Friday, December 10, 2010

Re: [Yasmin_discussions] Science, Technology, Art, POETRY


Many thanks for sending us your poem triggered by the recent
discovery of "light bubbles" at the center of our galaxy
In return i send you an excerpt of a poem from Jared Smith
from :

"The wind outside my desert porch balcony
beneath the Big Dipper and Cassiopaeia gusts
atoms into the vast space of time and swirls
nothing against my flesh that I will remember
and I revel that in this instant of impossibility
the scent of your flesh fills my nostrils and
your eyes are what my mind remembers at night,
my darling when accountants fall asleep and all
is a final smoothing into ecstasy with no tomorrow."

His line " Nothing against my flesh that I will remember"
brings to mind one of paradoxes of modern science,
that so much of what we learn now ( like the light
bubbles you pointed us to) is not accesible to human
senses ( or flesh) but only mediated by instruments=

Perhaps one of the reasons that scientists stopped writing
poetry, or that science texts stopped being written in
poetic form= is that since Maxwell and the 1860s = and the second
scientific revolution= the world that scientists explore
is no longer sensual= science has become accountancy ?


---------- Forwarded message ----------
From: Jared Smith <>
Date: Fri, Dec 3, 2010 at 5:49 PM
Subject: A couple short sort-of-science recent poems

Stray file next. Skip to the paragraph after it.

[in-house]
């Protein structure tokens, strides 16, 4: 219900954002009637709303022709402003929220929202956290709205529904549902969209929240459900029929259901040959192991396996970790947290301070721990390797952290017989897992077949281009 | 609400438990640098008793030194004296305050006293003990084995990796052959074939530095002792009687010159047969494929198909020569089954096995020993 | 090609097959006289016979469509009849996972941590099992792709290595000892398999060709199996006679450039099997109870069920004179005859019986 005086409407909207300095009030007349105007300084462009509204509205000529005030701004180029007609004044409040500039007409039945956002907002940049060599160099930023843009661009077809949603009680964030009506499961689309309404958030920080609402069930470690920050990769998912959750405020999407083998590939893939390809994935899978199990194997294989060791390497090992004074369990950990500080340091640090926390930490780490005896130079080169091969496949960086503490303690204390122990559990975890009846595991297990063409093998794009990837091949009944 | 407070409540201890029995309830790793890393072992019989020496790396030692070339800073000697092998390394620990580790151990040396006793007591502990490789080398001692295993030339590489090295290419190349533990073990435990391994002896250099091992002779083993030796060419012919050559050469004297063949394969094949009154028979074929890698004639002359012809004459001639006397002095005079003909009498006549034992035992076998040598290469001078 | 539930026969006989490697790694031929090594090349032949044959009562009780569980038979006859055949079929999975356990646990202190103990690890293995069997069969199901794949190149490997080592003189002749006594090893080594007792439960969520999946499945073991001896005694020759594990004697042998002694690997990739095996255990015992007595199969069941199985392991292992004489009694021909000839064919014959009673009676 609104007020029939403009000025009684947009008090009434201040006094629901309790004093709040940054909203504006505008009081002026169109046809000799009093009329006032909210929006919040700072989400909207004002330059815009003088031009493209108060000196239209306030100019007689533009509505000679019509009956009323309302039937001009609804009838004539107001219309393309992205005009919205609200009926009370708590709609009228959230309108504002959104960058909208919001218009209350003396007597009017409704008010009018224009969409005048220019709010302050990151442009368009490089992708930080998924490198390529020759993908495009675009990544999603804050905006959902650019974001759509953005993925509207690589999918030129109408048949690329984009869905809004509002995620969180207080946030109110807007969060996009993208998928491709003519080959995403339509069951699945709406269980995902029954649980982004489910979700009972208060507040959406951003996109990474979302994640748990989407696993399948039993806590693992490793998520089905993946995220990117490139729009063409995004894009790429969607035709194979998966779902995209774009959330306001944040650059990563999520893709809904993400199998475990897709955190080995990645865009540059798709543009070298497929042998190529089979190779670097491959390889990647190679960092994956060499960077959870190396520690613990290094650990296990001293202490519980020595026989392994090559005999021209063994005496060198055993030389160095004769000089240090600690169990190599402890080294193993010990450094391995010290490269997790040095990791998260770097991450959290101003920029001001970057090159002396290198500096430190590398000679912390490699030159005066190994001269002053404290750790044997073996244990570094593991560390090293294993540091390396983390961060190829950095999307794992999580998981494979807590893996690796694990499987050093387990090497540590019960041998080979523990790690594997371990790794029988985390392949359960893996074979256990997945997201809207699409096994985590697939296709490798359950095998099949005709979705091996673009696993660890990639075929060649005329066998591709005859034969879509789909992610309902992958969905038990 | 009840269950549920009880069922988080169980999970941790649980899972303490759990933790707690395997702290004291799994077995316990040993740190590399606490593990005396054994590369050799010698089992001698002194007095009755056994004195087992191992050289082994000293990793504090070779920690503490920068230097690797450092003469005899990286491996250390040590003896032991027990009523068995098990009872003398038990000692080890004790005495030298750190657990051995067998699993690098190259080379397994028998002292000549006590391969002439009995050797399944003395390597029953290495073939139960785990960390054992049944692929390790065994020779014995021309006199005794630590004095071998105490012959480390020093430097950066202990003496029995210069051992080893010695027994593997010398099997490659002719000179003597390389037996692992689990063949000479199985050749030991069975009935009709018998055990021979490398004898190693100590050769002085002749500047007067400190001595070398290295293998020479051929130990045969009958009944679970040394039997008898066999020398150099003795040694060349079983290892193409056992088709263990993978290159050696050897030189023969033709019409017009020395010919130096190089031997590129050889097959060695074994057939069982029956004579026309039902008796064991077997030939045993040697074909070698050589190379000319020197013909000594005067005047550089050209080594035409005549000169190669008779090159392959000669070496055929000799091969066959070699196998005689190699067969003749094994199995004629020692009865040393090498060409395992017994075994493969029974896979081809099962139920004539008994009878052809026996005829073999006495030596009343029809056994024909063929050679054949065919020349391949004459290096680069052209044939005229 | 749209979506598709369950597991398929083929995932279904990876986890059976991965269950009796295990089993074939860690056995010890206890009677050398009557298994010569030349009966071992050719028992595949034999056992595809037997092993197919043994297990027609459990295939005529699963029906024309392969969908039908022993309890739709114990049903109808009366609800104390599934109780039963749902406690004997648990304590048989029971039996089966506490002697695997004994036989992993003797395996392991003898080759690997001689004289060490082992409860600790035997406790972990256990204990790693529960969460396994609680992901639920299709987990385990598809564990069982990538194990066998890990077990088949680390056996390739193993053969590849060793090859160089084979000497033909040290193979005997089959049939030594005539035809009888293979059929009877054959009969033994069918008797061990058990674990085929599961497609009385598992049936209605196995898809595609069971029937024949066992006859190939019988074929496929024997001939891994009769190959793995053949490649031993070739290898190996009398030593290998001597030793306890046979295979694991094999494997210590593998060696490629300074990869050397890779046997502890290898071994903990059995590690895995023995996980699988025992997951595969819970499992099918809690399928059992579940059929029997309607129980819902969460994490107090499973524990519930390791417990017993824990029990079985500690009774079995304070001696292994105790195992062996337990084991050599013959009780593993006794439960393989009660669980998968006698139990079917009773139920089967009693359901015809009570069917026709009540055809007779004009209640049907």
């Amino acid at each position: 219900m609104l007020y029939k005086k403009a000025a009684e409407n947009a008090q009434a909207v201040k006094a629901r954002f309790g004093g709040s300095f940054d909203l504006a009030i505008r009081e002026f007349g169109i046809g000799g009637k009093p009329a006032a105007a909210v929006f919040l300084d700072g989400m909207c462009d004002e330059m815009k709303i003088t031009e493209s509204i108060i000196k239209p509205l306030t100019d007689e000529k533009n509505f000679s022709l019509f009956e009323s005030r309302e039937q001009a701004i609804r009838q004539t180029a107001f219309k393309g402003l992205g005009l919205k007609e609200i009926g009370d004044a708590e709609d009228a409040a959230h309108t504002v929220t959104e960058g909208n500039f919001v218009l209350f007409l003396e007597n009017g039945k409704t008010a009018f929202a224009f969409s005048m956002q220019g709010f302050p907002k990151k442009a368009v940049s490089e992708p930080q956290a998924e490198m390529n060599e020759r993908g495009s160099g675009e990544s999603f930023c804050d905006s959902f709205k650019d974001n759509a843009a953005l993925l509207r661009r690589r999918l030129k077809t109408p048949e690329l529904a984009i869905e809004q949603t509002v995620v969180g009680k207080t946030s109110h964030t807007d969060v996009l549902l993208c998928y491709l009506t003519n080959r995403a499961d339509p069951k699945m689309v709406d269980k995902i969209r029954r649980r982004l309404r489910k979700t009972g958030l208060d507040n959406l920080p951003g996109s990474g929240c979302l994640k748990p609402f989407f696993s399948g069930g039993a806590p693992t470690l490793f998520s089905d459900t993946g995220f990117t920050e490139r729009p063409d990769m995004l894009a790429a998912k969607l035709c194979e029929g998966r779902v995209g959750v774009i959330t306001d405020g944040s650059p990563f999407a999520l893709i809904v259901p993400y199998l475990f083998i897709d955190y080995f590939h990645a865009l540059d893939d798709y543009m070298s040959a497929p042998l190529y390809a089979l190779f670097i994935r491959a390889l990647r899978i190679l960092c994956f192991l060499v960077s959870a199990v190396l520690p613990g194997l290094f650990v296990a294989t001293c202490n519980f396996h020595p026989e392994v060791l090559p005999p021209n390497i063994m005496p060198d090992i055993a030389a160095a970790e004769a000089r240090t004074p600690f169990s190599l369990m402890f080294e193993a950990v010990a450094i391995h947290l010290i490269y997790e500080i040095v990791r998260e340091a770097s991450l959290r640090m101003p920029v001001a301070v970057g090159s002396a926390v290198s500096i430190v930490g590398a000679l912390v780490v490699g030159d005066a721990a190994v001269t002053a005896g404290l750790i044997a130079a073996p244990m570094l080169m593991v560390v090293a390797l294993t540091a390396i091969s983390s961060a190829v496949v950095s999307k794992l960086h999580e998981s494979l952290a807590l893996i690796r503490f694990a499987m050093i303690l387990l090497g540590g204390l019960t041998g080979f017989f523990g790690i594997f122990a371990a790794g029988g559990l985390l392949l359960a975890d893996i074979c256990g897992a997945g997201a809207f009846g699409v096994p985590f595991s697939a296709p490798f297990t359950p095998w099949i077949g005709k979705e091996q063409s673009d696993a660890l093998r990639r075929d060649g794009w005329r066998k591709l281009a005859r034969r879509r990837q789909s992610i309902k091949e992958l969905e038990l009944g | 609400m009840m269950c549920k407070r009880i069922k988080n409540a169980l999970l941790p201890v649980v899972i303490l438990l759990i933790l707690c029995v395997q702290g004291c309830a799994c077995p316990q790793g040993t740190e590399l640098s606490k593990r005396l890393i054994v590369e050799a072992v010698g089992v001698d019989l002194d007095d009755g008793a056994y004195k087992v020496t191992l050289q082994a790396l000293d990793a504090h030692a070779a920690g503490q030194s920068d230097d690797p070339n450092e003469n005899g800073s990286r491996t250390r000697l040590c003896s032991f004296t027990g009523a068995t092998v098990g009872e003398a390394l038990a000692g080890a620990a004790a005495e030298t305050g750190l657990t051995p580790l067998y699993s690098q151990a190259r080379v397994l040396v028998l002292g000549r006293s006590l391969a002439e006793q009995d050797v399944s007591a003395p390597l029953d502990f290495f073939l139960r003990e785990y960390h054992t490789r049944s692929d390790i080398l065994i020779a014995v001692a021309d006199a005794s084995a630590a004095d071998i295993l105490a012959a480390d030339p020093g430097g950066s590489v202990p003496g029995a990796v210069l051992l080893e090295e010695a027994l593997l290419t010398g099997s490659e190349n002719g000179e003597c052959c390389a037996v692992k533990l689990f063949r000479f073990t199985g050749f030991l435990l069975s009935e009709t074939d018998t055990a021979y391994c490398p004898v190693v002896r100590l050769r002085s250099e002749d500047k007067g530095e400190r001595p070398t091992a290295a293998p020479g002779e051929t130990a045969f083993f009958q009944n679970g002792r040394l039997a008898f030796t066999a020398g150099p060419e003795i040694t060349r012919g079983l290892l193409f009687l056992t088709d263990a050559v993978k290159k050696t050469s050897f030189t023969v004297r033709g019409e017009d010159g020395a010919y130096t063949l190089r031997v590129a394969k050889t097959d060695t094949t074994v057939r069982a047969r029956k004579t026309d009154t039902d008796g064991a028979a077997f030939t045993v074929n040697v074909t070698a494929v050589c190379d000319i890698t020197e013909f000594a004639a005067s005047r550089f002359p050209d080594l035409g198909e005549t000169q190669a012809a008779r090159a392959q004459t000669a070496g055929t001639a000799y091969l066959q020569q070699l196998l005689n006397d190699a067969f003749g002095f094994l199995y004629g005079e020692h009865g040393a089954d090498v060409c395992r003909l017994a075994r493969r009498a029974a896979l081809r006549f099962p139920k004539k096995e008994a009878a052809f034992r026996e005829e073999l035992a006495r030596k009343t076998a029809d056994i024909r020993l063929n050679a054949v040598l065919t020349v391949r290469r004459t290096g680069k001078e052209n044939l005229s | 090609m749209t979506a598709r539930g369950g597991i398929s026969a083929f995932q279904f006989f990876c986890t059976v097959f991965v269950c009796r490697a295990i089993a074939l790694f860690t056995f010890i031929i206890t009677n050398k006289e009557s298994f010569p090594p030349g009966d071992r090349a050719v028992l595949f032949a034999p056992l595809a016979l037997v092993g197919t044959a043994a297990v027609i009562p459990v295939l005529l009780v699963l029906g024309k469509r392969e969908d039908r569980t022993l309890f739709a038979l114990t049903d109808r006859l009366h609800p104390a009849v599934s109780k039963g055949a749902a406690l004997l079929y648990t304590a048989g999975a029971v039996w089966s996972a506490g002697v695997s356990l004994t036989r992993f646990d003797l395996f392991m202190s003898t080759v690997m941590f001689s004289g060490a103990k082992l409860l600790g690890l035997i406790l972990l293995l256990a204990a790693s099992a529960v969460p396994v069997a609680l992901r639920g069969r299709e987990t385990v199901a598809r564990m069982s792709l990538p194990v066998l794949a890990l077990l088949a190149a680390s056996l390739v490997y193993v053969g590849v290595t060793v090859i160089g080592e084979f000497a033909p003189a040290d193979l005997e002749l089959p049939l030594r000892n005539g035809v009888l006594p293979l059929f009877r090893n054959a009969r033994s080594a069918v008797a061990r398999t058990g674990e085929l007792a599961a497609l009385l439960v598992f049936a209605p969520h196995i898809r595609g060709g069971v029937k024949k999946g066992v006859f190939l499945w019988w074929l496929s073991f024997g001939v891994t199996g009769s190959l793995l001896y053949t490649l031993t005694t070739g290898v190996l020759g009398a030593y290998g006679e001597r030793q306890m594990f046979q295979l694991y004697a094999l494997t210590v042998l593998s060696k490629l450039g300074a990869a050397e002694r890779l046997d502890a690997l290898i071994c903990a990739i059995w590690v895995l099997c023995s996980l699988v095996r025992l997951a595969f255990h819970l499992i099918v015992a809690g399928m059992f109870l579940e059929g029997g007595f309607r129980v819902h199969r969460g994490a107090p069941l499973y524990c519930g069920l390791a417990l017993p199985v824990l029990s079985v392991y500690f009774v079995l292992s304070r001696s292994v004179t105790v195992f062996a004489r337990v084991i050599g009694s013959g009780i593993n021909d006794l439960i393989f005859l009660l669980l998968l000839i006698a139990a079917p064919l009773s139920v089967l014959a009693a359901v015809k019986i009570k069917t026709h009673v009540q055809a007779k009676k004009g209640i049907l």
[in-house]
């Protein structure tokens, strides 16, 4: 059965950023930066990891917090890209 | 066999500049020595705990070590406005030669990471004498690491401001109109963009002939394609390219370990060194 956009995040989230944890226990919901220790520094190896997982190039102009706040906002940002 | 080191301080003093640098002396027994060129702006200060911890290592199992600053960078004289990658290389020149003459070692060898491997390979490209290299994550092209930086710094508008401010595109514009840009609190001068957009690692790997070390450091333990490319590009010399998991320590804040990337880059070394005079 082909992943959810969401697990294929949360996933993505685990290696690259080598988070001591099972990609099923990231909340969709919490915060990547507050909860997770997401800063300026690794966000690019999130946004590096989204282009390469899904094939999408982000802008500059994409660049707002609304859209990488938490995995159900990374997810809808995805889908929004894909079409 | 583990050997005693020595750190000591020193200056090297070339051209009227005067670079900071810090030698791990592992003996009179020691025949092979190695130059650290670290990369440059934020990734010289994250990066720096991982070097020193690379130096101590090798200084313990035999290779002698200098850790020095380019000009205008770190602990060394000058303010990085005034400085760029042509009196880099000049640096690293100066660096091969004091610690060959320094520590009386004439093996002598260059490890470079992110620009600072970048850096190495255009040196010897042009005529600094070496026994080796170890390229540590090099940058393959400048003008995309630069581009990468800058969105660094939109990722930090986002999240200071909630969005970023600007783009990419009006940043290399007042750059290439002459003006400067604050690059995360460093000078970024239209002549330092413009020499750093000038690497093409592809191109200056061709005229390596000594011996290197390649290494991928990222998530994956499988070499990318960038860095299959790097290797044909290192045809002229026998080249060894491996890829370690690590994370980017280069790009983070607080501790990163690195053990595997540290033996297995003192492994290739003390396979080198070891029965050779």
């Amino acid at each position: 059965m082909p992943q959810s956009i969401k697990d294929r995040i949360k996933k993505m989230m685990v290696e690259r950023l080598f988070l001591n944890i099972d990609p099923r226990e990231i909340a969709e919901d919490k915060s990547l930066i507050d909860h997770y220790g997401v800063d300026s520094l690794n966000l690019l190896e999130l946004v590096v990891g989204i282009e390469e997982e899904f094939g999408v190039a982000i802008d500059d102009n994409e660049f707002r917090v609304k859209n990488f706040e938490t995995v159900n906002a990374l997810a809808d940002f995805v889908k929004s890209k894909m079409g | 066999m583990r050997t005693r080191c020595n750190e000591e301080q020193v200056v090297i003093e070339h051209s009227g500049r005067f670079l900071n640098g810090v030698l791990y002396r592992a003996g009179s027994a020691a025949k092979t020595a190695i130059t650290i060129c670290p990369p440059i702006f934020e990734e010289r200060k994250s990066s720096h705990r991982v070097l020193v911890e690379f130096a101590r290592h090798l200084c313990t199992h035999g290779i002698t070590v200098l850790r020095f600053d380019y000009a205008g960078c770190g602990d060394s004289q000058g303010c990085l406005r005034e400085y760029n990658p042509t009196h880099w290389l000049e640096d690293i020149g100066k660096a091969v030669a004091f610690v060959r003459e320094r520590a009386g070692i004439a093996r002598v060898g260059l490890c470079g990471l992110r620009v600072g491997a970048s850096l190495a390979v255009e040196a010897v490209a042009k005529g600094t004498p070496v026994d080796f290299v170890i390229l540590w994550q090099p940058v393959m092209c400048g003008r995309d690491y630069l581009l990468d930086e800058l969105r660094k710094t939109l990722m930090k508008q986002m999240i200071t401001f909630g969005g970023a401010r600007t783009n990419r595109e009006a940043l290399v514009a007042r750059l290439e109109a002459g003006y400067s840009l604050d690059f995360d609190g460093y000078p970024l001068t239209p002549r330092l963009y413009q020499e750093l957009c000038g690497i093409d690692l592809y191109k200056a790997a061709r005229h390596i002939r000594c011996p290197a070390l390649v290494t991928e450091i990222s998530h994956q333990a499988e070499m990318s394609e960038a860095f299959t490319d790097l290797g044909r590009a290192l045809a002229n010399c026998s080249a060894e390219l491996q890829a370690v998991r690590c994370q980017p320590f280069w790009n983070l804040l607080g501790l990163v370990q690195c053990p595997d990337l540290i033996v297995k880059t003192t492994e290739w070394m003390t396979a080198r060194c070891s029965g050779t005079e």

To: roger malina <>


Here are a couple short recent poems that show perhaps better what I
have been doing with
science and my incorporation of it into art in my last year. These
just appeared online.


On Fri, Dec 10, 2010 at 5:20 AM, Clarissa Ribeiro Pereira de Almeida
<> wrote:
> *on bubbles, paths and pleats*
> Light bubbles passing through a dust cloud.
> >From one dimension to the other; in order.
> Am I going slow enough to fulfill the past?
> Am I missing memories of the future?
> The instant-now is full of paths.
> Pleats, please, to evolve an infinitesimal time into the future-or-past.
> No way to record the images I imagine.
> Light bubbles lasting, at least.
> *on bubbles*
> Clarissa Ribeiro

>> ¿Puedes venderme el aire que pasa entre tus dedos
>> y te golpea la cara y te despeina?
>> ¿Tal vez podrías venderme cinco pesos de viento,
>> o más, quizás venderme una tormenta?
>> ¿Acaso el aire fino
>> me venderías, el aire
>> (no todo) que recorre
>> en tu jardín corolas y corolas,
>> en tu jardín para los pájaros,
>> diez pesos de aire fino?
>> El aire gira y pasa
>> en una mariposa.
>> Nadie lo tiene, nadie.
>> ¿Puedes venderme cielo,
>> el cielo azul a veces,
>> o gris también a veces,
>> una parcela de tu cielo,
>> el que compraste, piensas tú, con los árboles
>> de tu huerto, como quien compra el techo con la casa?
>> ¿Puedes venderme un dólar
>> de cielo, dos kilómetros
>> de cielo, un trozo, el que tú puedas,
>> de tu cielo?
>> El cielo está en las nubes.
>> Altas las nubes pasan.
>> Nadie las tiene, nadie.
>> ¿Puedes venderme lluvia, el agua
>> que te ha dado tus lágrimas y te moja la lengua?
>> ¿Puedes venderme un dólar de agua
>> de manantial, una nube preñada,
>> crespa y suave como una cordera,
>> o bien agua llovida en la montaña,
>> o el agua de los charcos
>> abandonados a los perros,
>> o una legua de mar, tal vez un lago,
>> cien dólares de lago?
>> El agua cae, rueda.
>> El agua rueda, pasa.
>> Nadie la tiene, nadie.
>> ¿Puedes venderme tierra, la profunda
>> noche de las raíces; dientes
>> de dinosaurios y la cal
>> dispersa de lejanos esqueletos?
>> ¿Puedes venderme selvas ya sepultadas, aves muertas,
>> peces de piedra, azufre
>> de los volcanes, mil millones de años
>> en espiral subiendo? ¿Puedes
>> venderme tierra, puedes
>> venderme tierra, puedes?
>> La tierra tuya es mía.
>> Todos los pies la pisan.
>> Nadie la tiene, nadie.
>> Nicolás Guillén, 1960
>> __

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